The Value of Discomfort

This weekend, at our annual company meeting, we talked about excellence as a habit. Excellence doesn’t just greet you at the end of a finish line; it’s an ongoing process, a daily commitment to shedding bad habits and forging new, better habits.

habitWhile it’s easy to jot down “exercise more” on a list of New Year’s resolutions, the much harder part is actually doing it when you’d rather sink into the couch after a long day. New goals are exciting, but then there’s the discomfort that comes with actually swapping your nightly Netflix routine for the treadmill. And forget 21 or 30 days, experts now say that new habits take about 66 days to set.

Regardless of what goals will guide you towards greater excellence, the path is guaranteed to be uncomfortable, at least at first. But if you keep pushing, eventually your discomfort will turn into comfort, and your new normal will take over. When you learn to view discomfort as something to push through (rather than avoid), dreams and goals can turn into everyday habits, as easy and automatic as brushing your teeth.

For a perfect example of the value in discomfort, take a look at the Reversible Destiny Lofts in Tokyo, Japan. These lofts are designed expressly to make you uncomfortable. They have been described as “children’s playground” meets adult nightmare.

Key features include purposely off-kilter and oddly-shaped outlets and appliances, jarring patterns of dizzyingly bright colors everywhere you look, uneven flooring, and walls that echo back at you. Sounds pretty miserable, right? Wrong, say the architects.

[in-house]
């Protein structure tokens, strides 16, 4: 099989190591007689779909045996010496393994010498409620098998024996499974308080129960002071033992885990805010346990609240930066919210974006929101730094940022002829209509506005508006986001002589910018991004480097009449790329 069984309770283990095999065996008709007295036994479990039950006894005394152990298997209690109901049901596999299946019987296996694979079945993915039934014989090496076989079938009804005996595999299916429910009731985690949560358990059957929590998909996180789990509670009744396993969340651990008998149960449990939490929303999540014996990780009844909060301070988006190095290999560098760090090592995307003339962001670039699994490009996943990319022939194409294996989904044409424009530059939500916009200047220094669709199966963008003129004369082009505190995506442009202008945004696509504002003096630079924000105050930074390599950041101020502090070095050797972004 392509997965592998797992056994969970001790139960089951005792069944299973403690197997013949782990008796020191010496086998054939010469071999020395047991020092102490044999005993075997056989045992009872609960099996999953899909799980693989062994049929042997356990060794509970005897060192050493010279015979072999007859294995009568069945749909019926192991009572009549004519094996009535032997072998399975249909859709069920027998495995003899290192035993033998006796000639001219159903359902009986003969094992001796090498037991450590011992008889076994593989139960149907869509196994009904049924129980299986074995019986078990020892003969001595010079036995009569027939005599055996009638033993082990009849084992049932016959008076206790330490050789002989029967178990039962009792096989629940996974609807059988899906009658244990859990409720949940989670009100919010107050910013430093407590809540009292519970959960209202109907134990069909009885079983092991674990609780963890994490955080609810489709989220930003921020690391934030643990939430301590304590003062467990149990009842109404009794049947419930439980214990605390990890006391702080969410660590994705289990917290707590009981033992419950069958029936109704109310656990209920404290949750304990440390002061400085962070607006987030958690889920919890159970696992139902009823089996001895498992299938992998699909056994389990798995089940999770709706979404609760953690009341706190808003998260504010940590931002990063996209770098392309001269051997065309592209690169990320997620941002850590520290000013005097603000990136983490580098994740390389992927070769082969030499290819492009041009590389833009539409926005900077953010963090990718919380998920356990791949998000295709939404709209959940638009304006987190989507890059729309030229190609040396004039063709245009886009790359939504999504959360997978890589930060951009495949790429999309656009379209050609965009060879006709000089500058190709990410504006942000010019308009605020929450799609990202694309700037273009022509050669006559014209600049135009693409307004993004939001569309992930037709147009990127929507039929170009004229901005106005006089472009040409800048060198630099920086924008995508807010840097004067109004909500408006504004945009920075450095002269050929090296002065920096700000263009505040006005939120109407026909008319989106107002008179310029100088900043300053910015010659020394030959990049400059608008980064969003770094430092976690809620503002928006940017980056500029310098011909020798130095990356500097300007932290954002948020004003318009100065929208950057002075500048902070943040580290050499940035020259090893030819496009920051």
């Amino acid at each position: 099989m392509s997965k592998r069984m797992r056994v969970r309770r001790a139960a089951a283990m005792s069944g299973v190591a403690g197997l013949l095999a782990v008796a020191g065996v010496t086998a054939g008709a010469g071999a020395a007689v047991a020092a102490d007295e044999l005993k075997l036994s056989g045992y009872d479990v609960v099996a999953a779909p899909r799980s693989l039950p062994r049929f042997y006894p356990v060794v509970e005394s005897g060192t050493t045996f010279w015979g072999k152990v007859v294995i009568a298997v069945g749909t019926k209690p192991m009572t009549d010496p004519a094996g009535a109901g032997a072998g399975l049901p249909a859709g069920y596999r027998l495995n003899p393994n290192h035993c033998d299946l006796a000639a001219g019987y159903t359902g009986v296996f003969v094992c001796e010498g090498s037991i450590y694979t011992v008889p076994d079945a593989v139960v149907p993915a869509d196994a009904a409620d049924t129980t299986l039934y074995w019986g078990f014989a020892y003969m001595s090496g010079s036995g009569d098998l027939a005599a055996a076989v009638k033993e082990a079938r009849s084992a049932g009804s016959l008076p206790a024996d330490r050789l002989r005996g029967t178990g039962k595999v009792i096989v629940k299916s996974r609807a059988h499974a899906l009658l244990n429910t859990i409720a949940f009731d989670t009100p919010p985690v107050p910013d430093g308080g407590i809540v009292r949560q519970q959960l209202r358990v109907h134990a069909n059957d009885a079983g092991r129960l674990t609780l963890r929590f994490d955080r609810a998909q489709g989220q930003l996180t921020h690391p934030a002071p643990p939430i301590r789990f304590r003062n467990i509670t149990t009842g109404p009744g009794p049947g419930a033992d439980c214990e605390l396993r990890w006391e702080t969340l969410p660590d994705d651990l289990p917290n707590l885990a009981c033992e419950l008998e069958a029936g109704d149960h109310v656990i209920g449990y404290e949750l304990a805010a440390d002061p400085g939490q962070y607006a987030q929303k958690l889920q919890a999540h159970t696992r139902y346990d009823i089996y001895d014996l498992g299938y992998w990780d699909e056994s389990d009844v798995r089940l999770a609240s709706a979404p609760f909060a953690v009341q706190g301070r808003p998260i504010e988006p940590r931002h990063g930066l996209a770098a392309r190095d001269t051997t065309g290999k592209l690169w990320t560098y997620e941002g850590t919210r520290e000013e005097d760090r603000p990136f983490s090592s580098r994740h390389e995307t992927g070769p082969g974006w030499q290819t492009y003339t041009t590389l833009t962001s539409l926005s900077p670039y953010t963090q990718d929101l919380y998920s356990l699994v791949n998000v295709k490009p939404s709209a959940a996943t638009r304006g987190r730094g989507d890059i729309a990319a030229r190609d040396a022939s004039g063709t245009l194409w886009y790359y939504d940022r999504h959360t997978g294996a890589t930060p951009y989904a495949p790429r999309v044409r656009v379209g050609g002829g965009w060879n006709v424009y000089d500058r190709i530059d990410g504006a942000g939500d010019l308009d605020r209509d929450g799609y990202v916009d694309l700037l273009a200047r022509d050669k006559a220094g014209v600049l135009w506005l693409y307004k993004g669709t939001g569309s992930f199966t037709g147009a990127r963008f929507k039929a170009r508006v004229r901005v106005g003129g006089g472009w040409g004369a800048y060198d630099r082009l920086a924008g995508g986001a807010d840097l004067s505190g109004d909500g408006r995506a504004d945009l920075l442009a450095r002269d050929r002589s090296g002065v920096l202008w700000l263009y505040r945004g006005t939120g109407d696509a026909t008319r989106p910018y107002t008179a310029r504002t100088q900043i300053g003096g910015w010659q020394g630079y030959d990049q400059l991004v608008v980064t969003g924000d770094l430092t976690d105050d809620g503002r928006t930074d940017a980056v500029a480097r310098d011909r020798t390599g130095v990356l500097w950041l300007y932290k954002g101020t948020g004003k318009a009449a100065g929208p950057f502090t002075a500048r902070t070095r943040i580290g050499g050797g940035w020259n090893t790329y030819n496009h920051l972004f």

Eccentric husband-wife duo Arakawa and Madeline Gins believed these zany spaces were deeply rejuvenating and could even slow the aging process. How? By making you uncomfortable, forcing you to change your habits, and reminding you of just how well you can adjust to anything.

In fact, some visitors say the lofts have a “reset” effect for them. At first, the six different colors designed to be in your visual periphery at all times are too much for your eyes, you’re tripping over the floors, and you can’t find anything. But eventually, as is true with any new habit, you adjust. Slowly, you get used to the discomfort. And, after a period of transition, you become comfortable with your new situation.

While I’m not suggesting you fly to Tokyo for a $950/night stay in a loft any time soon, I do hope you’ll enter the New Year with this idea in mind. Sometimes, discomfort is good for us. As we pursue new goals and create new habits, we must learn to embrace it. That’s excellence!

Fuel for Thought,